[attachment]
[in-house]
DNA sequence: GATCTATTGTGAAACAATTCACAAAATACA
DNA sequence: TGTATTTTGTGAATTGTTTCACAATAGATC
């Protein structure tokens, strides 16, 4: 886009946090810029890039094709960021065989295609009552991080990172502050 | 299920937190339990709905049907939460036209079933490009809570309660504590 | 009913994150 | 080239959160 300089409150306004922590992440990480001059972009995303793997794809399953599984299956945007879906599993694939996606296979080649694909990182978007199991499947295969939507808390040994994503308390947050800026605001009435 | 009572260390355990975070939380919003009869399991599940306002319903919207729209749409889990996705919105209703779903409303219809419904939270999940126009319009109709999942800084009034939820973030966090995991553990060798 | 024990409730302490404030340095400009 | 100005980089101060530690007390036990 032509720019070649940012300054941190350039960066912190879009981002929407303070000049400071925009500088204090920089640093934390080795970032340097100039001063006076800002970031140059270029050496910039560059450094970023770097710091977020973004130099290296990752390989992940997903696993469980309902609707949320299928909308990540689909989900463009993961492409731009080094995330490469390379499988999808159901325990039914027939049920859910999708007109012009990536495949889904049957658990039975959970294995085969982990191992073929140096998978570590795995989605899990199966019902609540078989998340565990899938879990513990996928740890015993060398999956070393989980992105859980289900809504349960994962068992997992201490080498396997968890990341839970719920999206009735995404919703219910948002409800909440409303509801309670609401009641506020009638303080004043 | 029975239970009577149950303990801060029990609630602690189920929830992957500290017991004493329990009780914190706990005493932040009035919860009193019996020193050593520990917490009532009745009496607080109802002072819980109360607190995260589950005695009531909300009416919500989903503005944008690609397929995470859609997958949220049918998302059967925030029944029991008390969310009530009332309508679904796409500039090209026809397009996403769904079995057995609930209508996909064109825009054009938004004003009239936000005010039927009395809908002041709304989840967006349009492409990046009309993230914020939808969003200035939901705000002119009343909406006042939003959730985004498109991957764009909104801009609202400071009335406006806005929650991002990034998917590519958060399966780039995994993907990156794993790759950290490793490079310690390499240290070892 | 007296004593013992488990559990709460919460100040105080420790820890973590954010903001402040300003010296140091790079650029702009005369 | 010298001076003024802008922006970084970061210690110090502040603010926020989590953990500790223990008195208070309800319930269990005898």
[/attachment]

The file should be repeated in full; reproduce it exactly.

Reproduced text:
[in-house]
DNA sequence: GATCTATTGTGAAACAATTCACAAAATACA
DNA sequence: TGTATTTTGTGAATTGTTTCACAATAGATC
């Protein structure tokens, strides 16, 4: 886009946090810029890039094709960021065989295609009552991080990172502050 | 299920937190339990709905049907939460036209079933490009809570309660504590 | 009913994150 | 080239959160 300089409150306004922590992440990480001059972009995303793997794809399953599984299956945007879906599993694939996606296979080649694909990182978007199991499947295969939507808390040994994503308390947050800026605001009435 | 009572260390355990975070939380919003009869399991599940306002319903919207729209749409889990996705919105209703779903409303219809419904939270999940126009319009109709999942800084009034939820973030966090995991553990060798 | 024990409730302490404030340095400009 | 100005980089101060530690007390036990 032509720019070649940012300054941190350039960066912190879009981002929407303070000049400071925009500088204090920089640093934390080795970032340097100039001063006076800002970031140059270029050496910039560059450094970023770097710091977020973004130099290296990752390989992940997903696993469980309902609707949320299928909308990540689909989900463009993961492409731009080094995330490469390379499988999808159901325990039914027939049920859910999708007109012009990536495949889904049957658990039975959970294995085969982990191992073929140096998978570590795995989605899990199966019902609540078989998340565990899938879990513990996928740890015993060398999956070393989980992105859980289900809504349960994962068992997992201490080498396997968890990341839970719920999206009735995404919703219910948002409800909440409303509801309670609401009641506020009638303080004043 | 029975239970009577149950303990801060029990609630602690189920929830992957500290017991004493329990009780914190706990005493932040009035919860009193019996020193050593520990917490009532009745009496607080109802002072819980109360607190995260589950005695009531909300009416919500989903503005944008690609397929995470859609997958949220049918998302059967925030029944029991008390969310009530009332309508679904796409500039090209026809397009996403769904079995057995609930209508996909064109825009054009938004004003009239936000005010039927009395809908002041709304989840967006349009492409990046009309993230914020939808969003200035939901705000002119009343909406006042939003959730985004498109991957764009909104801009609202400071009335406006806005929650991002990034998917590519958060399966780039995994993907990156794993790759950290490793490079310690390499240290070892 | 007296004593013992488990559990709460919460100040105080420790820890973590954010903001402040300003010296140091790079650029702009005369 | 010298001076003024802008922006970084970061210690110090502040603010926020989590953990500790223990008195208070309800319930269990005898």